Tuesday, December 25, 2012

Home sweet home

Still a little bit of snow around, but I'm not sure I'd call it a white Christmas.

Sunday, December 23, 2012

Happy solstice, everyone!

(Picture taken at 2am. This is as dark as it ever got.)

Thursday, December 20, 2012

Whales

Does anyone know what humpback whales sound like when they're singing? Because I do.

Their songs are something that you can't imagine existing naturally on this planet; for such a huge animal, it's a remarkably delicate melody. It comes from everywhere, this high-pitched warbled that could almost be mistaken from a bird is coming from the entire ocean, not a single (enormous) creature.


They were feeding, taking advantage of an explosion that we've recently seen in the krill population. Krill, tiny little shrimp-like critters that feed on phytoplankton, are the basis of the entire Antarctic food chain. Everything eats them, big and small, from fish to penguins to whales. The last few weeks here have seen remarkably beautiful weather, with clear skies and endless sunlight, causing an massive bloom of phytoplankton growth. A bit after the bloom, along came the krill in similarly massive numbers, so many that as we drove our zodiac boat along, they were leaping out of the water in front of us. It was like rain, but in reverse; the drops were jumping out of the water.


Penguins like krill as well, and there were large numbers of them in the water with us, darting around like little torpedos and snapping up all the krill they could.



The water wasn't this clear just a week ago; the krill had done an excellent job of cleaning it up. Even with the clear water, tracking the penguins in it was incredibly difficult; their clumsy aloofness on land is exchanged for astonishing nimbleness and speed in the water.






But the whales!  They would dive to just under the surface, turn sideways and take an enormous mouthful of the krill they'd driven to the surface.  Their mouths would open ten feet wide, giving us sight of what passes for whale teeth; baleen, delicate structures used to filter the krill out from the seawater.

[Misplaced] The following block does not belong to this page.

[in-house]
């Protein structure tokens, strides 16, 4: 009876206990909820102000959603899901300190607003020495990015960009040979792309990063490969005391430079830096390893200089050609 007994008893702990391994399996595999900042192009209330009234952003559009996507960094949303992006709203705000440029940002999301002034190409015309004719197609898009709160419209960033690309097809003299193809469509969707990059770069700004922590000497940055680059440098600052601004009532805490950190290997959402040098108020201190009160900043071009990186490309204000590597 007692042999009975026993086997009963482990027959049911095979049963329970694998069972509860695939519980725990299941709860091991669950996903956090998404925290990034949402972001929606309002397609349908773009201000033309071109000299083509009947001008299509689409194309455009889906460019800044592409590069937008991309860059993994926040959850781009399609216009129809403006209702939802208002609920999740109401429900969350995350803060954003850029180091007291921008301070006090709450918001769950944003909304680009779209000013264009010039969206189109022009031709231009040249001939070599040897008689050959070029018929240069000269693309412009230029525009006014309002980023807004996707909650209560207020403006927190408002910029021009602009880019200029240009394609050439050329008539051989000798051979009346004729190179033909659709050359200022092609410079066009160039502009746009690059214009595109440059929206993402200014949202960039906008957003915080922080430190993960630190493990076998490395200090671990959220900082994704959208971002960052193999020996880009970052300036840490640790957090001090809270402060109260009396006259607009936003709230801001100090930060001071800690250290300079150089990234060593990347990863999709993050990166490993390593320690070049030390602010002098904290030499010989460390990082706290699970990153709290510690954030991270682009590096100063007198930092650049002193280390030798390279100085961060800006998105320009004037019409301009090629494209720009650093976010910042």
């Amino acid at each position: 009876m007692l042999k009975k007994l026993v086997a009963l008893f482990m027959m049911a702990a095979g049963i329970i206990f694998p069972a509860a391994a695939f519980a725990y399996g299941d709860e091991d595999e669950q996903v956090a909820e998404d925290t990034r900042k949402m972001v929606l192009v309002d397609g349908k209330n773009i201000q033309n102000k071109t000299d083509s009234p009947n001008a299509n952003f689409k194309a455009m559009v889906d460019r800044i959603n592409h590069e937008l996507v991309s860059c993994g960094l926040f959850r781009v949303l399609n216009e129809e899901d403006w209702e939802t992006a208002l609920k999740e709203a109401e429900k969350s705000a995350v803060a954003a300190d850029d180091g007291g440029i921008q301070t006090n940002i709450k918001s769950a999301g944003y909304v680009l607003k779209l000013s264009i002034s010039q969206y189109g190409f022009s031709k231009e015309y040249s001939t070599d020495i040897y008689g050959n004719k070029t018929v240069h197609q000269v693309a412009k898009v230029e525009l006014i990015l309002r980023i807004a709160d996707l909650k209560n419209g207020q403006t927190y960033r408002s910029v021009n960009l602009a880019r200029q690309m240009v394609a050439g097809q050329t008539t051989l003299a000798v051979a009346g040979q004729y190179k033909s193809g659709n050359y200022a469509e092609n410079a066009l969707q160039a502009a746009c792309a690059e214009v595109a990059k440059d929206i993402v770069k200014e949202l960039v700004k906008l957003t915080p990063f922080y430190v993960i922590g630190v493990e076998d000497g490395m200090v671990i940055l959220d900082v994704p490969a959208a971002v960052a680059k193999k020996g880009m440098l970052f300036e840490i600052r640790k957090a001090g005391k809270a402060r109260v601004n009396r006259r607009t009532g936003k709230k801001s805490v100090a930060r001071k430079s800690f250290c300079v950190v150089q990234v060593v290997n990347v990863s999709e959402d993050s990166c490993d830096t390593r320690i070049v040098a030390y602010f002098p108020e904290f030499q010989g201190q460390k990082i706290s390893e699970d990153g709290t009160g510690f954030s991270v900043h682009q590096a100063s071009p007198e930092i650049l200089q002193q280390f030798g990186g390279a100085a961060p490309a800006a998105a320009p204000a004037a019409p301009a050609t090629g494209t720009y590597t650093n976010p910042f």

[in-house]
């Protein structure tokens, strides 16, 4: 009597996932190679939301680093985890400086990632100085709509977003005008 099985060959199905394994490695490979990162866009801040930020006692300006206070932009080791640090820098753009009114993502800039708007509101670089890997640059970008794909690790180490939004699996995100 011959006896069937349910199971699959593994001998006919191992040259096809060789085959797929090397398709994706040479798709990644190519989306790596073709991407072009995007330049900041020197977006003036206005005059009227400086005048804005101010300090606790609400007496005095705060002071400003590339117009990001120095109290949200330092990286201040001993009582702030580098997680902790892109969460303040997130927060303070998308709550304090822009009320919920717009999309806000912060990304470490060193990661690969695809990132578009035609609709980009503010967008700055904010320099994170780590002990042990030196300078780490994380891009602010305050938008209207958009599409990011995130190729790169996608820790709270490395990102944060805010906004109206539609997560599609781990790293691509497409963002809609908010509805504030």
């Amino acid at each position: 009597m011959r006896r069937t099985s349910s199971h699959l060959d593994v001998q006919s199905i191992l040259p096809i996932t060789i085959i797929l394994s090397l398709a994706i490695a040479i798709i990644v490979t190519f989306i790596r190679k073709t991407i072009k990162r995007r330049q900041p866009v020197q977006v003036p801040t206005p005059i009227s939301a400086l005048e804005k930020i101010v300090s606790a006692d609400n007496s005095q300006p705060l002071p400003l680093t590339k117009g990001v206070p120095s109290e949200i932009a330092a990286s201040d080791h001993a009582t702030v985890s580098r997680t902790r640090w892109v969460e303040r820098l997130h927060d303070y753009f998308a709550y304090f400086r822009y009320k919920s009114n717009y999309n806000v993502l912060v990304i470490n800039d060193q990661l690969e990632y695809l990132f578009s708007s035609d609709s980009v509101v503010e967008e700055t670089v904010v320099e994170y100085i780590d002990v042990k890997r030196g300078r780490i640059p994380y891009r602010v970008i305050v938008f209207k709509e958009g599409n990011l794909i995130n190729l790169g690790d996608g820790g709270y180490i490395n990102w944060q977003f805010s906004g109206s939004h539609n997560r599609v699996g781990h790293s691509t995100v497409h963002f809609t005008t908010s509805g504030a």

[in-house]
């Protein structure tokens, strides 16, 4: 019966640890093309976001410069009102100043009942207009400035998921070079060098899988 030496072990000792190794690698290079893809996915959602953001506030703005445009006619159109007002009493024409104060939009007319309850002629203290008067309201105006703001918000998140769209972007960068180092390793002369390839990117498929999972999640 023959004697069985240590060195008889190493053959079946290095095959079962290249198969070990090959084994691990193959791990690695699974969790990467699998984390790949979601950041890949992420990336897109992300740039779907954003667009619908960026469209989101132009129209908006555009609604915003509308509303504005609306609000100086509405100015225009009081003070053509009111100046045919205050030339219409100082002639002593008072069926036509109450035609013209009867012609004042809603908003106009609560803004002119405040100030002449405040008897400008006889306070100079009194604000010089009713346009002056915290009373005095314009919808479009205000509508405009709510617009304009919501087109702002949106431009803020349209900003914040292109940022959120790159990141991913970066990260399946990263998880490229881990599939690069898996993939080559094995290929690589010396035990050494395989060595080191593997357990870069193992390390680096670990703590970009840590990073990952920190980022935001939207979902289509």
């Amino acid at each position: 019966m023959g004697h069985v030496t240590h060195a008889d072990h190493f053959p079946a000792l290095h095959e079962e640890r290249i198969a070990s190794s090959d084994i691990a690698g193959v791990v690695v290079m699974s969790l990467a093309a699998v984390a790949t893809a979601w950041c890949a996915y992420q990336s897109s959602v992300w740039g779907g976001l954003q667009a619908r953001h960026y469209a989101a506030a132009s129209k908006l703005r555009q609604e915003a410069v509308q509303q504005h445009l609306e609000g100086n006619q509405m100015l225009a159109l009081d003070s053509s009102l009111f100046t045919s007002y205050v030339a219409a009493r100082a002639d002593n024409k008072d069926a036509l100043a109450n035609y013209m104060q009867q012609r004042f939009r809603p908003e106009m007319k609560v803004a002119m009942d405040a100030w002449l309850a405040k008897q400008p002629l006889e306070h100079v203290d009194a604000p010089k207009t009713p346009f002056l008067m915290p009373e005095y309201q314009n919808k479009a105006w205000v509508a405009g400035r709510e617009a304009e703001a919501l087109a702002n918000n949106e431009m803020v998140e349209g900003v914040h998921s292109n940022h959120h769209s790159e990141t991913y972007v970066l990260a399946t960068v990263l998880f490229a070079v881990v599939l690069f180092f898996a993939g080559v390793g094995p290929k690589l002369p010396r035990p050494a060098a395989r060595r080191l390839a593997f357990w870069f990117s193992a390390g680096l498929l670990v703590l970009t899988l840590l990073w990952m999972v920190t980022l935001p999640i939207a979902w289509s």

And then they'd dive again, to repeat the process over and over.  We followed them at a very respectful distance, mostly drifting with the currents with the engine off.  The only sounds we had were humpback whales breathing and singing.



And to think, they pay me to live here.

Another "Helper" job

I walked into the mechanical room of one of the main buildings today on morning rounds, to find that raw sewage had backed up from the floor drain overnight. The entire floor was covered in half an inch of ground-up kitchen waste, toilet paper, and . . . other stuff. It smelled about as you would expect, and my first thought was "Oh god, I pity the poor schmuck who has to clean this up"

My second thought was "Oh, wait. I am that schmuck."

Yup, this is what I gave up a desk job on a tropical island for.

Monday, December 17, 2012

More "Awww!"

Everything is comfortable, when you are your own pillow.

Ah, loverly soft rocks.  Yes, this is a good place for sleeps.      



The seal was nestled all snug in his bed, while visions of tasty fish danced in his head.



Sunday, December 16, 2012

You want the fuzzy!?

You can't HANDLE THE FUZZY!!!





Saturday, December 15, 2012

Well, this ought to be interesting.


Saturday, December 8, 2012

Tourist season has begun

Wow, that was exhausting.

Yesterday, tourist season officially opened when we looked out our window in the morning to see this floating in Arthur Harbor to the northeast of station.

The fact that we were blessed with perfect weather was a happy coincidence.

The National Geographic Explorer, the first ship of the season to stop by and say hi, bringing with it 150 passengers eager for a glimpse at our little life down here.  The ship's crew ferried them ashore in zodiacs, where one of us from the station would take about ten of them at a time on a little tour around our home.

I should say that the station doesn't get paid or compensated a dime for this; we do it partly for fun, but mostly because we love it here and enjoy sharing our experiences with the world.  It's also good PR to show to as many people what science really looks like.  Then there's the fact that many of the people on this ship are US citizens, and therefore taxpayers, and by that extension it is their money that pays our salaries and keeps the station running.  So they deserve to see what they're getting out of the deal.


Our station usually holds around 30 people, and only 44 at maximum capacity.  It's also the least handicapped-accessible place I've ever seen; there's steps, ledges, and uneven surfaces everywhere, and we're still in the middle of the spring thaw so most of the area is a slushy mess.  Now when a hundred and fifty people who on average were very, uh, "experienced in life" (as our manager so delicately put it) are dropped on our dock, our usually quite home quickly transformed into vaugly organized bedlam.  Such that can only be properly illustrated with a time lapse of the pier, and that most catchy and useful tune to accompany it.